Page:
CIPRAMIL 40MG/ML ORAL DROPS SOLUTION

Active substance: CITALOPRAM HYDROCHLORIDE

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MOCK UP PIL
PACKAGE LEAFLET: INFORMATION FOR THE USER

Cipramil

®

40 mg/ml oral drops, solution
citalopram (as hydrochloride)
Read all of this leaflet carefully before you start taking this
medicine
• Keep this leaflet. You may need to read it again.
• If you have further questions, please ask your doctor or
pharmacist.
• This medicine has been prescribed for you. Do not pass it on to
others. It may harm them, even if their symptoms are the same
as yours.
• If any of the side effects are troubling, or if you notice any side
effects not listed in this leaflet, please tell your doctor or
pharmacist.
The name of your medicine is Cipramil® 40 mg/ml Oral drops,
but it will be referred to as Cipramil in this leaflet.
In this leaflet:
1. What Cipramil is and what it is used for
2. Before you take Cipramil
3. How to take Cipramil
4. Possible side effects
5. How to store Cipramil
6. Further information

1. WHAT CIPRAMIL IS AND WHAT IT IS USED FOR
How does Cipramil work?
Cipramil is a Selective Serotonin Reuptake Inhibitor (SSRI) and belongs
to a group of medicines known as antidepressants.
These medicines help to correct certain chemical imbalances in the brain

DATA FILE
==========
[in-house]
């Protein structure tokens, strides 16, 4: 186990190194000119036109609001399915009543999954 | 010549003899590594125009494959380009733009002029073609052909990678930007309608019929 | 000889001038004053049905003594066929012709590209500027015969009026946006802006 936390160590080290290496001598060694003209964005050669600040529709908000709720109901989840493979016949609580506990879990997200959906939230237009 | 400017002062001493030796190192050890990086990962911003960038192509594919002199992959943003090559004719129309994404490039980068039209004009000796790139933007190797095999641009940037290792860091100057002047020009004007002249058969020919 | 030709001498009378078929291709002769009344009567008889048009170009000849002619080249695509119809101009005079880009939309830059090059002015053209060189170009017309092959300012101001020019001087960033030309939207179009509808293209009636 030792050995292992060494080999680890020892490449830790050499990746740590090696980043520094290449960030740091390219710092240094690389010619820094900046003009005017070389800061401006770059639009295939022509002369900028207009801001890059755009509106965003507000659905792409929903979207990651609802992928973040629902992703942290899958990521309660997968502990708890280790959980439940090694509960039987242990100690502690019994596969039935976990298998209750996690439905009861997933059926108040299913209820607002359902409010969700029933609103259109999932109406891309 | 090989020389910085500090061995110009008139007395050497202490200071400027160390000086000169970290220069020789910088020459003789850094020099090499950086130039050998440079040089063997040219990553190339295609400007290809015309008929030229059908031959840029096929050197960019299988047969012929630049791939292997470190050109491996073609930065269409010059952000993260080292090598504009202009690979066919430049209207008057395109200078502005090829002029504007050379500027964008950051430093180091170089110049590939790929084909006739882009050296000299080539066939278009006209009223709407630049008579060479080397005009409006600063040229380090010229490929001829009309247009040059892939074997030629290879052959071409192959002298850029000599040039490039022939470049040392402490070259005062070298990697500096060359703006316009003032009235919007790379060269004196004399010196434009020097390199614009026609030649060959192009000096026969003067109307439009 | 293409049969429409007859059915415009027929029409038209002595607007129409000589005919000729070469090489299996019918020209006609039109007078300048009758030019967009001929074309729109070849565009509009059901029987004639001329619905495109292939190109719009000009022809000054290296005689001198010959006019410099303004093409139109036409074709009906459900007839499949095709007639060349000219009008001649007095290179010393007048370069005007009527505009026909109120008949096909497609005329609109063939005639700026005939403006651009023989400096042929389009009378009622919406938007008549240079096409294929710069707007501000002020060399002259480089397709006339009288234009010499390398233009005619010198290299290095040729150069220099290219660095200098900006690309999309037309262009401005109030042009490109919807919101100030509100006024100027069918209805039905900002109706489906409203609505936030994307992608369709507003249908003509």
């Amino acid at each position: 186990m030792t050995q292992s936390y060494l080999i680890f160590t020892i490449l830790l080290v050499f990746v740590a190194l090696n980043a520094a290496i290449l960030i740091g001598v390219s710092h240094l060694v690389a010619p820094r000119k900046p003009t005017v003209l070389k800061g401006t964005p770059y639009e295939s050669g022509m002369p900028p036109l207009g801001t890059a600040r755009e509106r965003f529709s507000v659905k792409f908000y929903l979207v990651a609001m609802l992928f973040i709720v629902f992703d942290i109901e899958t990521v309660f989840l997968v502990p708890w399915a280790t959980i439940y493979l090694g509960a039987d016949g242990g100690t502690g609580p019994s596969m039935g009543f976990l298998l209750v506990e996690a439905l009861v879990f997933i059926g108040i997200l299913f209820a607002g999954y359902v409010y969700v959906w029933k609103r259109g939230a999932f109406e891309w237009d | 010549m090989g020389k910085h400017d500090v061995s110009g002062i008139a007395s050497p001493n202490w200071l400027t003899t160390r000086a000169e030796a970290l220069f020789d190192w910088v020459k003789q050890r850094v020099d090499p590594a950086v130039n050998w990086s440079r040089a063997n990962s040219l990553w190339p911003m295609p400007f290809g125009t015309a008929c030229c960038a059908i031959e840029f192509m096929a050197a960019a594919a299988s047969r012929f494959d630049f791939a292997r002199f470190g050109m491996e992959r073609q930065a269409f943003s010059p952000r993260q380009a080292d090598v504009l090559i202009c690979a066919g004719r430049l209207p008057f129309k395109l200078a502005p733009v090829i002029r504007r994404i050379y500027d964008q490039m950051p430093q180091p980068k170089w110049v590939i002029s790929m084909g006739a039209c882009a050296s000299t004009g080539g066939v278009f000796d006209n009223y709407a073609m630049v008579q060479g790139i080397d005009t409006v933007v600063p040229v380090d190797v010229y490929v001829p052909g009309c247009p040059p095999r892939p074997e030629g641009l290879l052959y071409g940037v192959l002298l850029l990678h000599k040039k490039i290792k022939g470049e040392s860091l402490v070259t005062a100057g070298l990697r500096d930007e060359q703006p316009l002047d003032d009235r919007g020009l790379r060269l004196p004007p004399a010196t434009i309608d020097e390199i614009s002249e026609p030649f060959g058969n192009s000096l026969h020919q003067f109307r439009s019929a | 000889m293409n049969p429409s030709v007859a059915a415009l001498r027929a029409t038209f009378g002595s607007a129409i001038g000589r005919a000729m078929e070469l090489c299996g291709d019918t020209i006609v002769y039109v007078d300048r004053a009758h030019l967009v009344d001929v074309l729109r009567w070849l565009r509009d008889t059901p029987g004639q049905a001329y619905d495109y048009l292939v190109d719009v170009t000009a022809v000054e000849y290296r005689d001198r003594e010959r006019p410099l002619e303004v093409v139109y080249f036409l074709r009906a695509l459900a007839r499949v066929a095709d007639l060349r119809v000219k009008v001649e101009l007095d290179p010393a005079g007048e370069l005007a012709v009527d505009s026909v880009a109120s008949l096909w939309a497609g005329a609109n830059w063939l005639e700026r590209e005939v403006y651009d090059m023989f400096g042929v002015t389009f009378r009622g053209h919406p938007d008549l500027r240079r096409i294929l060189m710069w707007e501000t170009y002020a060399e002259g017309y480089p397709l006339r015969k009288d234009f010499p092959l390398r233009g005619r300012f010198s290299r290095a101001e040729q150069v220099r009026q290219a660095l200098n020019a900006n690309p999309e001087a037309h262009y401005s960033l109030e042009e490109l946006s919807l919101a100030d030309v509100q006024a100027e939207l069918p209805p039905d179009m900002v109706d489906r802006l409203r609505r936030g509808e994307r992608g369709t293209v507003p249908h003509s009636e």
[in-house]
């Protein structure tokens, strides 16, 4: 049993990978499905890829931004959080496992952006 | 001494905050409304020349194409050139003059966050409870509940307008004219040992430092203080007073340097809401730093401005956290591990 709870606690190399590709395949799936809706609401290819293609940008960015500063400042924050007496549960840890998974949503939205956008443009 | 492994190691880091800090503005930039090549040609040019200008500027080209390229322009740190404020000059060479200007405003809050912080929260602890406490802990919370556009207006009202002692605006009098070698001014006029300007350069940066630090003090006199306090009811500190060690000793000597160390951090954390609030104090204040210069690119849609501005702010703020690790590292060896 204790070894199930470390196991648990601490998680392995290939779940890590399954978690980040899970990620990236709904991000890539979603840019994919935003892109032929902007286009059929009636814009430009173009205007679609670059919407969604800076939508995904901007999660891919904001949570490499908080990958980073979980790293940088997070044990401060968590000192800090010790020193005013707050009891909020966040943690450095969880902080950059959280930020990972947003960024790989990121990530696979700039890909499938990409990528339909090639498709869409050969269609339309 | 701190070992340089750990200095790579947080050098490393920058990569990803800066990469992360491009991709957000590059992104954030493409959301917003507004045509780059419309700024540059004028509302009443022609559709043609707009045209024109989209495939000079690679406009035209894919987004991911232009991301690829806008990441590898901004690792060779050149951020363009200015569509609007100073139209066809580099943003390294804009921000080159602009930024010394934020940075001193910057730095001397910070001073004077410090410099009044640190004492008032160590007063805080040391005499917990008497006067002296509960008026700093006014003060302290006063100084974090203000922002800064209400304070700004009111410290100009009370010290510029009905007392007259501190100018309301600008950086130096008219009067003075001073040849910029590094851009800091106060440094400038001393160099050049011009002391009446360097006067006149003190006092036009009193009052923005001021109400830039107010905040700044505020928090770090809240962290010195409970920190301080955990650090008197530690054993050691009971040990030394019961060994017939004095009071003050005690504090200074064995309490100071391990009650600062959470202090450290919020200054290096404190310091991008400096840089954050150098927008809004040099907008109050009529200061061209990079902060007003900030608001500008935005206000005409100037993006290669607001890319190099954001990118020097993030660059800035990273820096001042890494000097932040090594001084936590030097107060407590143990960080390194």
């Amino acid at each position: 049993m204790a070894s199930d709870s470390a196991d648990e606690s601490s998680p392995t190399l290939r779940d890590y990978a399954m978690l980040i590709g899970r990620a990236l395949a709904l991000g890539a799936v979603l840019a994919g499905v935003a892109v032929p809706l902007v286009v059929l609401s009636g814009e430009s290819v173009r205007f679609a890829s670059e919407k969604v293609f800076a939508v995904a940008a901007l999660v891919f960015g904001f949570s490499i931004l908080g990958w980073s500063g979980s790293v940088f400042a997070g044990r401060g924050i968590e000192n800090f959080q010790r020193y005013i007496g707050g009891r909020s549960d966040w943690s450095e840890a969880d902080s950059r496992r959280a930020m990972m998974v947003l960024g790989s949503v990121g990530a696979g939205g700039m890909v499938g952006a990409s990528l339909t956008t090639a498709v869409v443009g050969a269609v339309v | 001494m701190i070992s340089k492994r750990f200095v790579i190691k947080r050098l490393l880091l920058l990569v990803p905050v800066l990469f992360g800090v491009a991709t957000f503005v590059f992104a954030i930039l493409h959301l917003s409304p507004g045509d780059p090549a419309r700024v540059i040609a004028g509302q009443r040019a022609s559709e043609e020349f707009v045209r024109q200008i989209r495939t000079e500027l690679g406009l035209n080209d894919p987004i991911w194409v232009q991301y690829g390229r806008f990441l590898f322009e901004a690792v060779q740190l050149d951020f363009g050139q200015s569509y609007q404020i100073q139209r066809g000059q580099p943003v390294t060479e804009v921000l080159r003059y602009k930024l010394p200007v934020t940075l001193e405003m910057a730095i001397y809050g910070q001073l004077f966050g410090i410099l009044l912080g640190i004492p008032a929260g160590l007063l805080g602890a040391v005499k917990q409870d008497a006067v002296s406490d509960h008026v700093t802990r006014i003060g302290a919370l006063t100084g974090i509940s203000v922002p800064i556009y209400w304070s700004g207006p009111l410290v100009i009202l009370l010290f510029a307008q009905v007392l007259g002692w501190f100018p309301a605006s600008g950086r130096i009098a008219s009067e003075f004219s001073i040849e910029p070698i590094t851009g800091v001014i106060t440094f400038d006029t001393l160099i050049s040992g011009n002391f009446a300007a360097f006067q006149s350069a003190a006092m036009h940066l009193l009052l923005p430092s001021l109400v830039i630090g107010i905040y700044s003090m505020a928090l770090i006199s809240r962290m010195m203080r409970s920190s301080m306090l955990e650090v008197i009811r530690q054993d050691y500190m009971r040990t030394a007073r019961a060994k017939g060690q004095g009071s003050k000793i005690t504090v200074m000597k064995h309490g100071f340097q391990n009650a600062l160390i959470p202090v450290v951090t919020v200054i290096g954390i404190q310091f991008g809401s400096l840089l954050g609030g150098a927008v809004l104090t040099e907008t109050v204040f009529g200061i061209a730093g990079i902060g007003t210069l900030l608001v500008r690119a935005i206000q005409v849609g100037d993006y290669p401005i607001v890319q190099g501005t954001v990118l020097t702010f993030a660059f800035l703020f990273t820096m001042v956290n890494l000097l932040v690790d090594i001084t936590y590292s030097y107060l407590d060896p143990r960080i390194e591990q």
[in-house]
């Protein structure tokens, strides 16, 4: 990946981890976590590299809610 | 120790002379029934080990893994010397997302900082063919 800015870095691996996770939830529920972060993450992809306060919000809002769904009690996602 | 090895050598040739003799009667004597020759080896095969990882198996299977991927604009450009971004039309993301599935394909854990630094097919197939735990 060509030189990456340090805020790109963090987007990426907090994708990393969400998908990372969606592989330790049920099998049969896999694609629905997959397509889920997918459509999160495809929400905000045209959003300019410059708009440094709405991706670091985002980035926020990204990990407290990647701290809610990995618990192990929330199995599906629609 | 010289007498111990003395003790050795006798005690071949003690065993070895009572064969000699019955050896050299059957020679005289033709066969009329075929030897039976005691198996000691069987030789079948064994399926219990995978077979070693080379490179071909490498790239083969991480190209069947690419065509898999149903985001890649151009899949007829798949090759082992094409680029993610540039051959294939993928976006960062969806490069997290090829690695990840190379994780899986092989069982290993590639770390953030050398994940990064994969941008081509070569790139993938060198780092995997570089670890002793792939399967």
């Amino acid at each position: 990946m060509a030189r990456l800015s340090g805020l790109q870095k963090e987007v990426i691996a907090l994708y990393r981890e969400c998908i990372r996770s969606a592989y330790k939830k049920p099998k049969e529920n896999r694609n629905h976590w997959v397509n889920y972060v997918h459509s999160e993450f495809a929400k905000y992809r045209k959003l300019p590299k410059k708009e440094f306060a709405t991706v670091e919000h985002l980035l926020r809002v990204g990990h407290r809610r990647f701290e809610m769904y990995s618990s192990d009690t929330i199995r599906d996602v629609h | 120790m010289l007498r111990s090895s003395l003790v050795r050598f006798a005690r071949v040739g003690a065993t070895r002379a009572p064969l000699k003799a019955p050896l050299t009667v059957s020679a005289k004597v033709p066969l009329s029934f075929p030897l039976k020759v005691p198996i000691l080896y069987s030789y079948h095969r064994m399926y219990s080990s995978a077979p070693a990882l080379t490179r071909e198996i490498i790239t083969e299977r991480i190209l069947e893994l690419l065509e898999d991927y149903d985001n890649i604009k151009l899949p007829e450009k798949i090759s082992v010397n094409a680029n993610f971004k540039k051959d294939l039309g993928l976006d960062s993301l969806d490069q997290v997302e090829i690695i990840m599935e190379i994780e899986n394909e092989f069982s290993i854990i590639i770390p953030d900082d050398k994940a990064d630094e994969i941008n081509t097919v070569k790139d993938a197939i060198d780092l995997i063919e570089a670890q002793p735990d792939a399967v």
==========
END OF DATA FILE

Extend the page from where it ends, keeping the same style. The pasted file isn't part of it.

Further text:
that are causing the symptoms of your illness.
What is Cipramil used for?
Cipramil contains citalopram and is used for the treatment of depression
and, when you feel better, to help prevent these symptoms recurring.
Cipramil is also used for long-term treatment to prevent the occurrence of
new episodes of depression or if you have recurrent depression.
Cipramil is also beneficial in relieving symptoms if you tend to suffer from
panic attacks.

2. BEFORE YOU TAKE CIPRAMIL
Do not take Cipramil
• If you are allergic (hypersensitive) to citalopram or any of the other
ingredients of Cipramil (see What Cipramil contain, section 6).
Consult your doctor if you think you might be.
• If you are also taking a medicine containing pimozide. Talk to your
doctor.
• At the same time as taking medication known as monoamine oxidase
inhibitors (MAOIs). MAOIs include medicines such as phenelzine,
iproniazid, isocarboxazid, nialamide, tranylcypromine and
moclobemide (used for the treatment of depression), selegiline (used
in the treatment of Parkinson’s disease) and linezolid (an antibiotic).
Even if you have finished taking one of the following MAOIs:
phenelzine, iproniazid, isocarboxazid, nialamide or tranylcypromine
you will need to wait 2 weeks before you start taking Cipramil. One
day must elapse after you have finished taking moclobemide. After
stopping Cipramil you must allow 1 week before taking any MAOI.
 If you are born with or have had an episode of abnormal heart rhythm
(seen at ECG; an examination to evaluate how the heart is
functioning)
 If you take medicines for heart rhythm problems or that may affect the
heart’s rhythm (see Taking other medicines, below).